New Year’s Resolution #5: Get Organized!

It has been two weeks since many of us (research indicates over 50 percent of us) set our 2015 New Year’s goals. If yours were like most, they probably included:

  1. Spend more time with family and friends, and help others.
  2. Improve health (either start or stop doing something).
  3. Enjoy life more…take time to smell the roses.
  4. Learn something or try something new.
  5. Get organized.

University of Scranton research suggests that only eight percent of us achieve our New Year’s goals. What can we do to improve our success rate? Keep it simple, realistic, and measureable! We may not be able to help you with numbers 1-4, but we can share a simple tool to help with number 5: organization. (Although, if you end up trying this tool, then we can also help with number 4!)

One of the most common Lean organizational tools that I use with clients is 5S. Originating in Japan, it is used to clean and organize a work area in order to improve workflow efficiency and effectiveness. The “S’s” translated from Japanese to English stand for sort, straighten, shine, standardize, and sustain.

The Lean 5S Colored Dot is a fun, engaging exercise that supplements the traditional 5S series of housekeeping steps to create a visual awareness of excess materials or inventory within a work space. All you need is a few green, yellow, blue, and red colored dots (for example, Avery 3/4″ Diameter Color-Coding Dot Labels in green, yellow, blue, and red – available individually or in multi-colored packages).

Simple 4-Step Approach

  1. Assign criteria to each color depending on frequency of use, such as:
  • • Green – Used daily or multiple times per week. Must remain at workstation; workflow interrupted if not readily available (no travel steps). Examples are centrifuge balance tubes, test tube racks, and high-volume supplies accessed at least once per shift.
  • Yellow – Used weekly, or critical when needed. Needs to be close to the workstation; utilized often to once a week (few travel steps; not in immediate work area but close). Examples are SOP/reference manuals, common supplies that need replenishing each day or week, some reagent storage areas, and refrigerators.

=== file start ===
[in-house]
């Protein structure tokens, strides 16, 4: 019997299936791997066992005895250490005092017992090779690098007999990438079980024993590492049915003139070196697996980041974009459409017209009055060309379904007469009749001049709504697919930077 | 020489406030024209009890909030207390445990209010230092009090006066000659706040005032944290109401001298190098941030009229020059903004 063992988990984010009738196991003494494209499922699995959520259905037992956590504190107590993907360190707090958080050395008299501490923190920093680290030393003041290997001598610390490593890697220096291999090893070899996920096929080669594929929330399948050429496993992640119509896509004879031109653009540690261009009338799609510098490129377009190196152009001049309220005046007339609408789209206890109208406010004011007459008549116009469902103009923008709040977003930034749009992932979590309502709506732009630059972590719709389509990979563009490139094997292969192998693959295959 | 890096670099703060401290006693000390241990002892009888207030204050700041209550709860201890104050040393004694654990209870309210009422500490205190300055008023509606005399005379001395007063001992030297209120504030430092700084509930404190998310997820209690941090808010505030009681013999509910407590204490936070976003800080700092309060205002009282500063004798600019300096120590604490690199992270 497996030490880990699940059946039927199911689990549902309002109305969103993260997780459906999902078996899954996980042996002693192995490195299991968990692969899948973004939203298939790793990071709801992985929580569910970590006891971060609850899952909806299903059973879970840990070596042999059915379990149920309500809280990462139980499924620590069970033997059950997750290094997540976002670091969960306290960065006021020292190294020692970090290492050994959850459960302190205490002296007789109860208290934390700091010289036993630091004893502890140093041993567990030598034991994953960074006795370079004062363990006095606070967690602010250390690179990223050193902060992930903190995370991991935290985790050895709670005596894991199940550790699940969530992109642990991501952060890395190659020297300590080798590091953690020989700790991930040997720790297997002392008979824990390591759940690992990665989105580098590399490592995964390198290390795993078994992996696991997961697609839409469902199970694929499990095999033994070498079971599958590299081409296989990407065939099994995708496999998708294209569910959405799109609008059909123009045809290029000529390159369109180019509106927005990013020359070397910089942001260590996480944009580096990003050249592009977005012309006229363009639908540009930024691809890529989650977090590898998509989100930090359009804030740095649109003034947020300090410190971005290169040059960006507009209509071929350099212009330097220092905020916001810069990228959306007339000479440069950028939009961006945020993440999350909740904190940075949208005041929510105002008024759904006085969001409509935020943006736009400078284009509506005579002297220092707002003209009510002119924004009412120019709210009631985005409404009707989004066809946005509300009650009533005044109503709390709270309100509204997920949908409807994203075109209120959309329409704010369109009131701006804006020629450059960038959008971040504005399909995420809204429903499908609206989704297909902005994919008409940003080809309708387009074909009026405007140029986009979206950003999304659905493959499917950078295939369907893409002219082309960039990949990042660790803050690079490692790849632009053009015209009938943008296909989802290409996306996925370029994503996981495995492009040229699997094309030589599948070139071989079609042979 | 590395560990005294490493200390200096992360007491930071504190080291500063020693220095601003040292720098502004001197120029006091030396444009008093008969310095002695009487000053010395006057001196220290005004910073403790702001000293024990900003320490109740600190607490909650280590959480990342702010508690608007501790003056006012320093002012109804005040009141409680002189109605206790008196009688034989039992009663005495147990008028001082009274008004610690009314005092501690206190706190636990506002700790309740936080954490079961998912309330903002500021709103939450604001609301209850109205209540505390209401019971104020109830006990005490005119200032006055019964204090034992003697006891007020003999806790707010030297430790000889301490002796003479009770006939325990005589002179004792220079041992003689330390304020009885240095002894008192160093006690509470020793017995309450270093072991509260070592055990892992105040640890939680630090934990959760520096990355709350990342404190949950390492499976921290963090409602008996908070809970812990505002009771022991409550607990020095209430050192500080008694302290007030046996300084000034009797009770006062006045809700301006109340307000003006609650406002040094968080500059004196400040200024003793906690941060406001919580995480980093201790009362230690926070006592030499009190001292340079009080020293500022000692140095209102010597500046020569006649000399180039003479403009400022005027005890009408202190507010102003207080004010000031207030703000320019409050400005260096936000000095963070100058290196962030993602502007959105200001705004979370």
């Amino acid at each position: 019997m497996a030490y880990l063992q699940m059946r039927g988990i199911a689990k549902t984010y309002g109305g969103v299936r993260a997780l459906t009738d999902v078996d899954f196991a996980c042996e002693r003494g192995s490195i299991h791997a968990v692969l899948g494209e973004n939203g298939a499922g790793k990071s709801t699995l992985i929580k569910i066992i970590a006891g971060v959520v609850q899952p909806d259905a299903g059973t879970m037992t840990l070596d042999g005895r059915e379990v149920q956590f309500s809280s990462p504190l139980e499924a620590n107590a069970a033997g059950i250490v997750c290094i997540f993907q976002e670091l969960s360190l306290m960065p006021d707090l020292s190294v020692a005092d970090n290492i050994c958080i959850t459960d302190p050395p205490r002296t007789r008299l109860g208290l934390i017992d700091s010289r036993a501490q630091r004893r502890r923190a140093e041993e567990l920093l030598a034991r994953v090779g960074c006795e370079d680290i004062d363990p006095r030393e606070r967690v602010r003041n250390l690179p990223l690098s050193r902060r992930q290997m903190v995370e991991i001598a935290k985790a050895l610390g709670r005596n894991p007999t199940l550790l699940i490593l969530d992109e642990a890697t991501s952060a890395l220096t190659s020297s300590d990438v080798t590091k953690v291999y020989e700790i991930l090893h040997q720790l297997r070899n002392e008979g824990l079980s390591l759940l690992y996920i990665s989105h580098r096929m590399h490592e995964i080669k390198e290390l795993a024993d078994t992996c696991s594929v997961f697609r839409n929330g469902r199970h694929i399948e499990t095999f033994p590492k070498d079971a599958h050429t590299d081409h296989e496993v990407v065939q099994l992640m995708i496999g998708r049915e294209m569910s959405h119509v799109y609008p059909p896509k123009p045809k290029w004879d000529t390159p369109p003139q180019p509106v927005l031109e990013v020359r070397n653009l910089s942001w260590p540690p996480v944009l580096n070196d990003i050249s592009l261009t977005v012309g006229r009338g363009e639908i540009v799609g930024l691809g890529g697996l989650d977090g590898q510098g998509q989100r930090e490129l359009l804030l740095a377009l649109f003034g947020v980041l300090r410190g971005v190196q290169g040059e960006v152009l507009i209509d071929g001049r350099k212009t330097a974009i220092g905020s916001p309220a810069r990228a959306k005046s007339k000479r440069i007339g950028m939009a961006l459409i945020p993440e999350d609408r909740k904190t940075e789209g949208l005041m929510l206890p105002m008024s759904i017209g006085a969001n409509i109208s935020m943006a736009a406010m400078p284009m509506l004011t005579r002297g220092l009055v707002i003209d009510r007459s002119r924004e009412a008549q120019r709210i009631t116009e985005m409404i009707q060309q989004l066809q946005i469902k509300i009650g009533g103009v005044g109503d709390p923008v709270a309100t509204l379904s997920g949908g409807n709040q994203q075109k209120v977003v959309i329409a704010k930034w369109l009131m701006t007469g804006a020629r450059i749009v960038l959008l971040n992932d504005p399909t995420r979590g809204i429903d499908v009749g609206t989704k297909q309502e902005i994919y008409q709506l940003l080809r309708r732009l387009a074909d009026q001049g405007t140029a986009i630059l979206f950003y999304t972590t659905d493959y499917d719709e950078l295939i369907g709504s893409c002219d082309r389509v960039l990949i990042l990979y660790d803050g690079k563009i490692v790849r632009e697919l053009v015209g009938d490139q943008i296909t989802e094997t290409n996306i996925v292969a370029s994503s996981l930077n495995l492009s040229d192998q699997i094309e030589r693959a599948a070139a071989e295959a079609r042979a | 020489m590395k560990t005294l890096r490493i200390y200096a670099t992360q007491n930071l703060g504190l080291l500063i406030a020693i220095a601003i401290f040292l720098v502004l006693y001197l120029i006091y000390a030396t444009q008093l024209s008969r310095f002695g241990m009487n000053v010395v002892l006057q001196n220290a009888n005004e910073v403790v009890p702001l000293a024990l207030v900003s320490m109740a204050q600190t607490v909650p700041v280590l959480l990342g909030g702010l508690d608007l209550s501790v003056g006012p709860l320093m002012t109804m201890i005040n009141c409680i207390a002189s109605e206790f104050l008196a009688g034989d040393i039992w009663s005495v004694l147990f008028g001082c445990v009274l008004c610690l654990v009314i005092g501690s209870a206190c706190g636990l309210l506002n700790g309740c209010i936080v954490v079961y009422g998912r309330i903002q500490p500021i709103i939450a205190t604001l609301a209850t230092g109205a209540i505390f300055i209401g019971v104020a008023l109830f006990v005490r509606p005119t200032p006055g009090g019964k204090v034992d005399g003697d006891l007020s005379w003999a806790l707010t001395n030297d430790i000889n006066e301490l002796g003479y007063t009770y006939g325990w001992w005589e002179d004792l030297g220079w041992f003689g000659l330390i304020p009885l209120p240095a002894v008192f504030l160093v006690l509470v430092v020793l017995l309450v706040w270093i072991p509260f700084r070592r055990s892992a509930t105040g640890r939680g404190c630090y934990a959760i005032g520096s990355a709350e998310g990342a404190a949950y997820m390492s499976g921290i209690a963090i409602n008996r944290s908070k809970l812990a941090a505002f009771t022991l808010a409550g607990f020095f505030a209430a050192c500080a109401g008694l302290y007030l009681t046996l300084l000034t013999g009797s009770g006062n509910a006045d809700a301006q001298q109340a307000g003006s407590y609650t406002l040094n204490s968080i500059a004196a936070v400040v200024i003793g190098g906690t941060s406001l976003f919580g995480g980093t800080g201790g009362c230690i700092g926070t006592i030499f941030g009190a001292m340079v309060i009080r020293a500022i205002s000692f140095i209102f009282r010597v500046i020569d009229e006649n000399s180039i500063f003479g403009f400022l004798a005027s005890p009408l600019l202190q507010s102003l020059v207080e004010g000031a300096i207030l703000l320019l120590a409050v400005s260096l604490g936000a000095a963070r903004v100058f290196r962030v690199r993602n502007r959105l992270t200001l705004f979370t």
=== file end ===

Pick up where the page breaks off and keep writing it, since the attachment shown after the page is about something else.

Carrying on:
• Blue – Rarely used. Does not need to be close to workstation; utilized rarely but needs to be accessible (travel outside of primary area acceptable). Examples are instrument printouts and older instrument maintenance and QC records; clerical supplies such as hanging files and binders can be placed in storage areas.
  • Red – Never used. Just taking up valuable space; item could be placed in long-term storage, sold, or discarded. Examples are old equipment, maintenance and QC from discontinued procedures, expired supplies, and outdated reference materials.
  1. Distribute dots to employees for placement within a specified area. Explain that multiple colors can be placed on the same item depending on different individuals’ interpretation, variation between shift workflows, or personal use—that’s acceptable and will stimulate discussion and consensus. Caution: Always communicate to employees prior to starting the exercise to avoid confusion. One organization learned the hard way: all dots were removed by the second shift staff and placed on the manager’s door!
  1. Allow placement of dots for approximately one week before taking any action, as it allows time for most employees on all shifts to participate.
  1. Implement the desired changes and ENJOY the improved workplace! Following are a few examples of 5S success:

Before and After 1

Before and After 2

Before and After 3

Time to join the eight percent success group! Once you complete your first 5S on a workstation, storage area, or office, send us a before and after picture. Not only will you feel a sense of accomplishment, but it may be published in a future blog to help inspire others too.

We wish you a successful and organized New Year!

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Anne Daley
Senior Consultant
Chi Solutions, Inc.

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